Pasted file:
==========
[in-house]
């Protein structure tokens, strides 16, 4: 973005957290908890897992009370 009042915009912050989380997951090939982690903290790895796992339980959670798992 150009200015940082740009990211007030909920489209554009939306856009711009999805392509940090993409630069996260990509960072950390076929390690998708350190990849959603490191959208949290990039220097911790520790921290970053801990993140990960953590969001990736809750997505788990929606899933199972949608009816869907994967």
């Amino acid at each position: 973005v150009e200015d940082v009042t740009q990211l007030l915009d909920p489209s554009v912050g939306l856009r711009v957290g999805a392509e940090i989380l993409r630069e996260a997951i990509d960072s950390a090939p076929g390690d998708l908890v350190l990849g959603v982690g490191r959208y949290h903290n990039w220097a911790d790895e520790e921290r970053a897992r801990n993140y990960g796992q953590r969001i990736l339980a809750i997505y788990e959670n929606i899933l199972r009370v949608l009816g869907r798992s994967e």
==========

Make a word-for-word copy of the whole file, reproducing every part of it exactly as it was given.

[in-house]
């Protein structure tokens, strides 16, 4: 973005957290908890897992009370 009042915009912050989380997951090939982690903290790895796992339980959670798992 150009200015940082740009990211007030909920489209554009939306856009711009999805392509940090993409630069996260990509960072950390076929390690998708350190990849959603490191959208949290990039220097911790520790921290970053801990993140990960953590969001990736809750997505788990929606899933199972949608009816869907994967």
């Amino acid at each position: 973005v150009e200015d940082v009042t740009q990211l007030l915009d909920p489209s554009v912050g939306l856009r711009v957290g999805a392509e940090i989380l993409r630069e996260a997951i990509d960072s950390a090939p076929g390690d998708l908890v350190l990849g959603v982690g490191r959208y949290h903290n990039w220097a911790d790895e520790e921290r970053a897992r801990n993140y990960g796992q953590r969001i990736l339980a809750i997505y788990e959670n929606i899933l199972r009370v949608l009816g869907r798992s994967e």